Do you know orientalism? This artistic current has constructed an image of the Orient that is very different from reality based on the vision of the Western artist.
At the beginning of the XIXe century, an artistic movement took off through the various colonization campaigns in North Africa and the Middle East: Orientalism. This current constructs an image of the Orient that is very different from reality based on the vision of the Western artist. In particular, oriental women are a favorite subject for artists, a source of inspiration and fantasies. Both sensual and fragile, the oriental woman can also be dangerous, being the fruit of an uncivilized and violent culture.
These stereotypes, over the decades, have settled in the collective imagination and still persist in current representations. How was this definition of the Eastern woman imposed by Western art? And how has it been decisive in its contemporary popular representations? We met Alain Messaoudi, associate researcher at the Institute of African Worlds in the History of Orientalism and representations, and Mariem Guellouz, sociolinguist at the University of Paris and dancer, to answer these questions.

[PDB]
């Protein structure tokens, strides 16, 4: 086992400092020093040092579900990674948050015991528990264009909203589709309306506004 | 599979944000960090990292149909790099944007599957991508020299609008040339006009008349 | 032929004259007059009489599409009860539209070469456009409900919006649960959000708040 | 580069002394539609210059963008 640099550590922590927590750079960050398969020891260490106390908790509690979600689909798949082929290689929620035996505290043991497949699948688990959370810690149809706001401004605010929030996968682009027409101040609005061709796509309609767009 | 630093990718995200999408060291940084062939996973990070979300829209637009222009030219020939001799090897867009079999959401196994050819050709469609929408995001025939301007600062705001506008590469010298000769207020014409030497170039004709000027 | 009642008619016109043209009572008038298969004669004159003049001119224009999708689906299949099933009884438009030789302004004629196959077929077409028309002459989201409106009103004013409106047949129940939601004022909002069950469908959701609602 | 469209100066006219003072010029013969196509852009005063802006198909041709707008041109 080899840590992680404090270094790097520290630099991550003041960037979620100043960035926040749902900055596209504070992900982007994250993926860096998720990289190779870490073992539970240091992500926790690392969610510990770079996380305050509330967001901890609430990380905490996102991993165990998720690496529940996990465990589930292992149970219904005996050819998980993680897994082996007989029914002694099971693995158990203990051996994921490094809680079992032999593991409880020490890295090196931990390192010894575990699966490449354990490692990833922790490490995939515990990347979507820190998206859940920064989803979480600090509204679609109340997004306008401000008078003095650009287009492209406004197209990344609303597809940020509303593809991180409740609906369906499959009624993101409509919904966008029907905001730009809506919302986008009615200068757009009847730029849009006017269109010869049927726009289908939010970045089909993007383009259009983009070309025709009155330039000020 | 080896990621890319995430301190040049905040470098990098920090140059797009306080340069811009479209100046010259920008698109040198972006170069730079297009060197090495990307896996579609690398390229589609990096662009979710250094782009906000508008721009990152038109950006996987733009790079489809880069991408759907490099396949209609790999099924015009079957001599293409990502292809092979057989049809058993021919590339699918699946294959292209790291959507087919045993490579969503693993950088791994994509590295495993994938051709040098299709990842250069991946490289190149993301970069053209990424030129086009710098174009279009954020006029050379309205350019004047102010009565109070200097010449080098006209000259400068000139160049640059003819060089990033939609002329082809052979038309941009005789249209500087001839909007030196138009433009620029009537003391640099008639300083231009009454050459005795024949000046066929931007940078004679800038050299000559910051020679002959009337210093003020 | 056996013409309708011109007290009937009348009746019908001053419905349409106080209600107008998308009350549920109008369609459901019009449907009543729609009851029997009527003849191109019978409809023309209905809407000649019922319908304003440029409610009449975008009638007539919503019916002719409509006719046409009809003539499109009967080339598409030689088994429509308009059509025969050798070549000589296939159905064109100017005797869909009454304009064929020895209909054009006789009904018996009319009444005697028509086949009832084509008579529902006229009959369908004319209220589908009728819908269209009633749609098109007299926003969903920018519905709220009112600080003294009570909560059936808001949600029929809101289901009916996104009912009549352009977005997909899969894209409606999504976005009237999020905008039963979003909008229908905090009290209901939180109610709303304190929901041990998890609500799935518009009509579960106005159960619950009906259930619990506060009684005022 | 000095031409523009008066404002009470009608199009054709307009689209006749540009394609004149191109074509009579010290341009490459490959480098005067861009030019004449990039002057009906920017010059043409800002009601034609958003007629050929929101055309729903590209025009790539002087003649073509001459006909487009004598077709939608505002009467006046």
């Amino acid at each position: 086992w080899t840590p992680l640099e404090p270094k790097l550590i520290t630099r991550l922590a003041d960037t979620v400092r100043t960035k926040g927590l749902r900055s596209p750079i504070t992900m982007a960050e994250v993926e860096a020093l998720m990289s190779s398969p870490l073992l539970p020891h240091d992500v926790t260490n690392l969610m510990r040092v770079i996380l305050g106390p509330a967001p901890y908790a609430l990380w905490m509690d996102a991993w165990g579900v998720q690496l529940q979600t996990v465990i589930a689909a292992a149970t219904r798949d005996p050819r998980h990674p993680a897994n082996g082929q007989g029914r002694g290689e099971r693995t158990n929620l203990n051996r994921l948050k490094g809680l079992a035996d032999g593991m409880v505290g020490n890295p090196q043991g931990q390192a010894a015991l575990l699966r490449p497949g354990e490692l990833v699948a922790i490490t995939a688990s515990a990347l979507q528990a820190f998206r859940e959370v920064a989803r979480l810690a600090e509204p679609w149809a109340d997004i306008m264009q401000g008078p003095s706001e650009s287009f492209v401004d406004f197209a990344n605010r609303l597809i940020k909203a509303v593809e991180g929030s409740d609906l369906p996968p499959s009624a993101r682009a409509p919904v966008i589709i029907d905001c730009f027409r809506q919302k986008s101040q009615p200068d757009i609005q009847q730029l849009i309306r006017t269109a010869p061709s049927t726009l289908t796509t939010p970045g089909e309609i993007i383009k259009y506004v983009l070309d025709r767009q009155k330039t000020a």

Directed by: Sirine Ben Younes and Pierre Tousis.
Mariem Guellouz, Lecturer in language sciences, Paris City University and Alain Messaoudi, Lecturer in Contemporary History, University of Nantes
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